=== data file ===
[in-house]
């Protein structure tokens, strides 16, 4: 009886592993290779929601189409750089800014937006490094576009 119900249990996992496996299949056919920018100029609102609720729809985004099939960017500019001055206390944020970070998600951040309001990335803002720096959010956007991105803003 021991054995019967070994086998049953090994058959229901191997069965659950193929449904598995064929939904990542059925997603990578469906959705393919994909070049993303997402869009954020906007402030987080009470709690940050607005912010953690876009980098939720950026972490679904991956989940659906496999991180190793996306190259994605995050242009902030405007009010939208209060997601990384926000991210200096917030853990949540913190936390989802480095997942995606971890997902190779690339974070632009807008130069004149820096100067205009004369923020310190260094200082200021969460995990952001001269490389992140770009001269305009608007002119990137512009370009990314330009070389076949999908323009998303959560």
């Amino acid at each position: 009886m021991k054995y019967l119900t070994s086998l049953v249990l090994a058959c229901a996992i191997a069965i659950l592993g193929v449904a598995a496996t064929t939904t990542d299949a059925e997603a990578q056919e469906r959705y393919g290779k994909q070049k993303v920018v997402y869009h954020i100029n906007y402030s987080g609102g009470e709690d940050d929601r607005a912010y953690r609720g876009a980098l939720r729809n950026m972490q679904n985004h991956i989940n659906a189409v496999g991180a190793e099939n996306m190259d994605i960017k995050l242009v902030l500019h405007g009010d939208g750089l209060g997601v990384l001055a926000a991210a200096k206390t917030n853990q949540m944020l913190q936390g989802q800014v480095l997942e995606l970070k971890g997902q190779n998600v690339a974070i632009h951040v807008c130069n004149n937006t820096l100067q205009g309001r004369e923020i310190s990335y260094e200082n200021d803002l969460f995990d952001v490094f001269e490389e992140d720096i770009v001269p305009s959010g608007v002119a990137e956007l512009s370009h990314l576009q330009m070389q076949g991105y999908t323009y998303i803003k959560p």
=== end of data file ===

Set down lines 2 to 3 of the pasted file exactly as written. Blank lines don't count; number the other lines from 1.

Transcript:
């Protein structure tokens, strides 16, 4: 009886592993290779929601189409750089800014937006490094576009 119900249990996992496996299949056919920018100029609102609720729809985004099939960017500019001055206390944020970070998600951040309001990335803002720096959010956007991105803003 021991054995019967070994086998049953090994058959229901191997069965659950193929449904598995064929939904990542059925997603990578469906959705393919994909070049993303997402869009954020906007402030987080009470709690940050607005912010953690876009980098939720950026972490679904991956989940659906496999991180190793996306190259994605995050242009902030405007009010939208209060997601990384926000991210200096917030853990949540913190936390989802480095997942995606971890997902190779690339974070632009807008130069004149820096100067205009004369923020310190260094200082200021969460995990952001001269490389992140770009001269305009608007002119990137512009370009990314330009070389076949999908323009998303959560």
């Amino acid at each position: 009886m021991k054995y019967l119900t070994s086998l049953v249990l090994a058959c229901a996992i191997a069965i659950l592993g193929v449904a598995a496996t064929t939904t990542d299949a059925e997603a990578q056919e469906r959705y393919g290779k994909q070049k993303v920018v997402y869009h954020i100029n906007y402030s987080g609102g009470e709690d940050d929601r607005a912010y953690r609720g876009a980098l939720r729809n950026m972490q679904n985004h991956i989940n659906a189409v496999g991180a190793e099939n996306m190259d994605i960017k995050l242009v902030l500019h405007g009010d939208g750089l209060g997601v990384l001055a926000a991210a200096k206390t917030n853990q949540m944020l913190q936390g989802q800014v480095l997942e995606l970070k971890g997902q190779n998600v690339a974070i632009h951040v807008c130069n004149n937006t820096l100067q205009g309001r004369e923020i310190s990335y260094e200082n200021d803002l969460f995990d952001v490094f001269e490389e992140d720096i770009v001269p305009s959010g608007v002119a990137e956007l512009s370009h990314l576009q330009m070389q076949g991105y999908t323009y998303i803003k959560p």